“For the immediate, it means that Article 216 of the Constitution of Guyana has been knowingly violated; that critical information contained in the Estimates of Expenditure now being considered by the National Assembly is inaccurate, incorrect and meaningless; that the 2016 financial statements of the Government and of the Consolidated Fund are for 2016 similarly deficient; that the Report of the Auditor General thereon is inapplicable and that auditing standards applied by his Office requires him to withdraw his report; that the financial statements and the auditor’s report of the Bank of Guyana for the year 2016 face the same jeopardy; and that this web of deception has ensnared high level officers of the Ministry of Finance, the Geology and Mines Commission and the Bank of Guyana, including the Chairman of its Audit Committee Mr. Anand Goolsarran,” he stated.

Mr. Ram, himself a well-known political commentator, said the South American country’s President, David Granger, should apologise to the nation if confidence in his administration is to be restored.

Error of Judgment

Former Speaker of Guyana’s National Assembly, Ralph Ramkarran, said in a column on Saturday that the handling of the situation, particularly the decision by government not to communicate the receipt of the payment to the public seems to have been an error in judgement.

“An admission of an error of judgment by the Government, as this plainly is, would go a far way in putting the matter to rest. But this doesn’t happen in Guyana’s politics. We have to expect more bluster, cross accusations against the Opposition that ‘you were worse,’ and amidst it all, efforts at dismissals or explanations. None of this will work among thinking Guyanese. Even when it fades from the news, this episode will remain a stain on the integrity of the Government’s promises about transparency and accountability and increase cynicism with politics, even among Government supporters,” Mr. Ramkarran stated.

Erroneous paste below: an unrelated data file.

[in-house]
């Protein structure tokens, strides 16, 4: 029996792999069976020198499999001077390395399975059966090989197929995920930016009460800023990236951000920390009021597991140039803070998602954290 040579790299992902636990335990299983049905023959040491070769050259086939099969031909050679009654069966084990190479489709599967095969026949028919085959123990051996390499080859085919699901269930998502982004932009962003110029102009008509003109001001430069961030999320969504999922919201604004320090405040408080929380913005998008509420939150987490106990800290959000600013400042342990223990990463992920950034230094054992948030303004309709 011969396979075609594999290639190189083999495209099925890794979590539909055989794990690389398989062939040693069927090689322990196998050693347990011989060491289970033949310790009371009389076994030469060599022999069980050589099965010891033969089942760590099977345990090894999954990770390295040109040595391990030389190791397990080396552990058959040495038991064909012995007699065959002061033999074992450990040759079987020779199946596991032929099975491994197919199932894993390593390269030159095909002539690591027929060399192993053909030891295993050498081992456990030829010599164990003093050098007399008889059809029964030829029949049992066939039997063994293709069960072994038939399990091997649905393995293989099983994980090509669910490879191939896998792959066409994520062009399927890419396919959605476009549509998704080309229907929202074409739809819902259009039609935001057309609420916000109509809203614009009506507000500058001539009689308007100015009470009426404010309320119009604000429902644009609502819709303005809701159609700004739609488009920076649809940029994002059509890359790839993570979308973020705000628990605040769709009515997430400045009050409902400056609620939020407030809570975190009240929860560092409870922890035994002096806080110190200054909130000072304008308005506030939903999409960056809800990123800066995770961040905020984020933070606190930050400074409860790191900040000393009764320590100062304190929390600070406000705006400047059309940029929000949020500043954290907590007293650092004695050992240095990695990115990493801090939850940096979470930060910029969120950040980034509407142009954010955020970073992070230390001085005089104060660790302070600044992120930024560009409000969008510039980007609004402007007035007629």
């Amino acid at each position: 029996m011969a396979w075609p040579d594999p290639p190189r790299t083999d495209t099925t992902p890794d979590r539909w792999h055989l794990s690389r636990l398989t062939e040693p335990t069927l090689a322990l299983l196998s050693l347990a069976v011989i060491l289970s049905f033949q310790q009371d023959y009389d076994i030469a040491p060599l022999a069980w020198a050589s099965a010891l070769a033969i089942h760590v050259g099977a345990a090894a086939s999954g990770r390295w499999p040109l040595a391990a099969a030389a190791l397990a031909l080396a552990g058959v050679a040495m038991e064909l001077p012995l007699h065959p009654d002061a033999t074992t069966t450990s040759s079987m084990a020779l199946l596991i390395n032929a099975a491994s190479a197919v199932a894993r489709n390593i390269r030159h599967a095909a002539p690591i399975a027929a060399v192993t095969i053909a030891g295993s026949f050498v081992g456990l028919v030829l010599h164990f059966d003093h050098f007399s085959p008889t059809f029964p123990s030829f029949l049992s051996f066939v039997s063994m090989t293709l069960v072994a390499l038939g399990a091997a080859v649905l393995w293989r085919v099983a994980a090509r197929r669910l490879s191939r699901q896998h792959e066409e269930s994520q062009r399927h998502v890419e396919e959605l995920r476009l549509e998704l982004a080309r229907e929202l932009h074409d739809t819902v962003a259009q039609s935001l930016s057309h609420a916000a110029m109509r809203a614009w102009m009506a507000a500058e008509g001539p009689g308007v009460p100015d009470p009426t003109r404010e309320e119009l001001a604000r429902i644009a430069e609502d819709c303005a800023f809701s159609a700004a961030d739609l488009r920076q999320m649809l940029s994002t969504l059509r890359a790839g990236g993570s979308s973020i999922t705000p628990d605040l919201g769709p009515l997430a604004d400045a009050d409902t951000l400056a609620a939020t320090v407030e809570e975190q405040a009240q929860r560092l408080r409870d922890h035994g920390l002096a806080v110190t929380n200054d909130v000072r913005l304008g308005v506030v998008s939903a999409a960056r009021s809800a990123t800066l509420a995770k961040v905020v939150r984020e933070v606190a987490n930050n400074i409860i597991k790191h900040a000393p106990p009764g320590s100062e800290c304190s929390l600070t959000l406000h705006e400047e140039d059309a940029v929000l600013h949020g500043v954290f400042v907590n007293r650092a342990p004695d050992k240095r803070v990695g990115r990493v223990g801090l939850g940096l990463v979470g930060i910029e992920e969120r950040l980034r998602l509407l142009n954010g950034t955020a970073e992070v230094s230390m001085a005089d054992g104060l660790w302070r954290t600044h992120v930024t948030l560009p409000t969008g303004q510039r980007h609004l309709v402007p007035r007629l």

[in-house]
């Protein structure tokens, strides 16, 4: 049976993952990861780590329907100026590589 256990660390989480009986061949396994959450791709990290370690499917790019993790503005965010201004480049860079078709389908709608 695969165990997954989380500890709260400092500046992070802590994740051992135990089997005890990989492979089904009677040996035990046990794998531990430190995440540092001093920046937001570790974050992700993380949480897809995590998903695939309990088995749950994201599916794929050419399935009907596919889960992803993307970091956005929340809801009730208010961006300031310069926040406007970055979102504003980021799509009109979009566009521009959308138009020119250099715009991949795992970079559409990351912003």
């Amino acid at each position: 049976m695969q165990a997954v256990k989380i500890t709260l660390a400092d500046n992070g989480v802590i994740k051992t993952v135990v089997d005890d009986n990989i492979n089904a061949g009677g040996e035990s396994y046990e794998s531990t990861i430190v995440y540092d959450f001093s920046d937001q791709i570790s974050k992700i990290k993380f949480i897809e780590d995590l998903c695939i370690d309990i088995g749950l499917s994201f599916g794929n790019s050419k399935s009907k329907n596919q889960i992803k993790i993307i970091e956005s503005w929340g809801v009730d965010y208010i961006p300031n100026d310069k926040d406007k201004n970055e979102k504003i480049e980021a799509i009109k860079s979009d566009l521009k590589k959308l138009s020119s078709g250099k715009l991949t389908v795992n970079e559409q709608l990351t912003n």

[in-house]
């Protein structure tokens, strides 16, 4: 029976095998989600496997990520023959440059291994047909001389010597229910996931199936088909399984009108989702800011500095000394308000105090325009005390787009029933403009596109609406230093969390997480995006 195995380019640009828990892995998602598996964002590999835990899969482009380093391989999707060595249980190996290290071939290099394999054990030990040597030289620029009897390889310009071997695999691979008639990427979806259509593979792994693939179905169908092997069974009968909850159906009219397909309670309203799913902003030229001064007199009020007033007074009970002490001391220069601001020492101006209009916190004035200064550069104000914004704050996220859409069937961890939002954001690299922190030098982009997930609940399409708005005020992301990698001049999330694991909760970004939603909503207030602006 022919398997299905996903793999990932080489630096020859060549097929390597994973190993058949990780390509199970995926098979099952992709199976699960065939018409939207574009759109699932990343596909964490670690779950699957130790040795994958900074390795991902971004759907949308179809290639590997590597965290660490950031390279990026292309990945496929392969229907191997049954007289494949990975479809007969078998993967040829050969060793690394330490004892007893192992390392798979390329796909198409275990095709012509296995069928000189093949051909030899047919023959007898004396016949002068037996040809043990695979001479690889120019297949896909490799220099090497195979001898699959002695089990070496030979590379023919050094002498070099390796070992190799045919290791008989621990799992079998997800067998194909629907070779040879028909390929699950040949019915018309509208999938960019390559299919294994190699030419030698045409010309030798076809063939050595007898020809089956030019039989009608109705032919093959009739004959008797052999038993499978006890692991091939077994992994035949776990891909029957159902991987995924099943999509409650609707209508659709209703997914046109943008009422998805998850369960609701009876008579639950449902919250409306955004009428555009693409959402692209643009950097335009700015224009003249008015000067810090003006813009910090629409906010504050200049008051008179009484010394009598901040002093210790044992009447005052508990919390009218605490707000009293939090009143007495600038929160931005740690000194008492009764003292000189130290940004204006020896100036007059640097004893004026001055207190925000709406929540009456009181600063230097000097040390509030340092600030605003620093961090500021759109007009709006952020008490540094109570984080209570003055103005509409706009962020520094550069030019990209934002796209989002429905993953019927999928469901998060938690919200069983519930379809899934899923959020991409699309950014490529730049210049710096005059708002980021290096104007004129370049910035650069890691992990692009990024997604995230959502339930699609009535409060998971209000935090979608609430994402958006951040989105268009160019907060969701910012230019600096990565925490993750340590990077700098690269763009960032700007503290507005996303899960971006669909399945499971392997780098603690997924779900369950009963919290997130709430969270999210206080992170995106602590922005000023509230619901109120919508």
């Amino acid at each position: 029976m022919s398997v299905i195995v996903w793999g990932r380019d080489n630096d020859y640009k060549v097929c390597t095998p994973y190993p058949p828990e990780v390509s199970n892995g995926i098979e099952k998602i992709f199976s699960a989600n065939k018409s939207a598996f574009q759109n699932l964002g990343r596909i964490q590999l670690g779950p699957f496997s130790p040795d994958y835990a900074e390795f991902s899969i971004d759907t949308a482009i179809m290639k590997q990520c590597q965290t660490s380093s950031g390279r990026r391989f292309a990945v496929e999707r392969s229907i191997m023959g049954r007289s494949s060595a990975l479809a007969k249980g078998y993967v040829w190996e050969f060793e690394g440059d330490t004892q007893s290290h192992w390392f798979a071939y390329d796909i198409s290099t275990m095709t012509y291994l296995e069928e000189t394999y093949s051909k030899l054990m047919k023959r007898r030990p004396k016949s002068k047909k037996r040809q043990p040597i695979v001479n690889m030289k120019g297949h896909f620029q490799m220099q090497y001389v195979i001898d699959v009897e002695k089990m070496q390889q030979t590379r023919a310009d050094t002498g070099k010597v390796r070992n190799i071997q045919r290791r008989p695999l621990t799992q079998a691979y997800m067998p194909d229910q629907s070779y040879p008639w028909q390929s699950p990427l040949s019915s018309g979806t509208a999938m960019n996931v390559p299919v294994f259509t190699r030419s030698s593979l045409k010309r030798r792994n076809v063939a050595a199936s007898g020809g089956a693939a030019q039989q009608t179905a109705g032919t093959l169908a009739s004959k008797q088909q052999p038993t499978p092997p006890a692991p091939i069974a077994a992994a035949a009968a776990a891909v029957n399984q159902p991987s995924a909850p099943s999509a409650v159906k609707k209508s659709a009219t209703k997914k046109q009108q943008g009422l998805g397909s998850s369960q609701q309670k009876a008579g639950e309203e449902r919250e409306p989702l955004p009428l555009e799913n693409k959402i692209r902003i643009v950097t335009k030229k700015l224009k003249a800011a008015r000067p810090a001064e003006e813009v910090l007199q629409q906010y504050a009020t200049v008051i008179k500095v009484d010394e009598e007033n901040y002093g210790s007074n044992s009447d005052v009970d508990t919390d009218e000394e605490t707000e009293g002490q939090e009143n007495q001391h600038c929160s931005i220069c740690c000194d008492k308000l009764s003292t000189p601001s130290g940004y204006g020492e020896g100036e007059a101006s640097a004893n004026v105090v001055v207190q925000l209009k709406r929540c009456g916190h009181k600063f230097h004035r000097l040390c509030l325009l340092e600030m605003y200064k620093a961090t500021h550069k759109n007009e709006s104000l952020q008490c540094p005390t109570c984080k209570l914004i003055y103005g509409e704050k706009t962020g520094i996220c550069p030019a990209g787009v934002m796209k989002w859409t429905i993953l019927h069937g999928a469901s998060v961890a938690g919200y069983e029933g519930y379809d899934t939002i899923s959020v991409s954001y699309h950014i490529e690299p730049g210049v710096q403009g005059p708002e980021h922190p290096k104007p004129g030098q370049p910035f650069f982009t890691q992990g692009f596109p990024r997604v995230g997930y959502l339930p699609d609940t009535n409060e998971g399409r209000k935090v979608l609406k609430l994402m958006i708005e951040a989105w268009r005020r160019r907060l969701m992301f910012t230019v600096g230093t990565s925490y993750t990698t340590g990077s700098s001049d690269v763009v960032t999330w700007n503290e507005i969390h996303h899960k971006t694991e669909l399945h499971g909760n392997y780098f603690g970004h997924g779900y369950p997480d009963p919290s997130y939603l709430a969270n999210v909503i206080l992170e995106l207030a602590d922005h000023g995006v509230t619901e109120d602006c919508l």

Call for Resignations

The country’s Opposition’s Leader, Bharrat Jagdeo, in responding to the revelation by Mr. Trotman in Parliament on Friday said both the Natural Resources Minister and Finance Minister, Winston Jordan, should tender their resignations for “misleading the nation.”

“If the Minister of Finance knew of this and he deliberately mislead this nation in such categorical terms that it is the ‘figment of our imagination’ then there must be another motive for trying to hide this money, and I think…he should resign,” he said.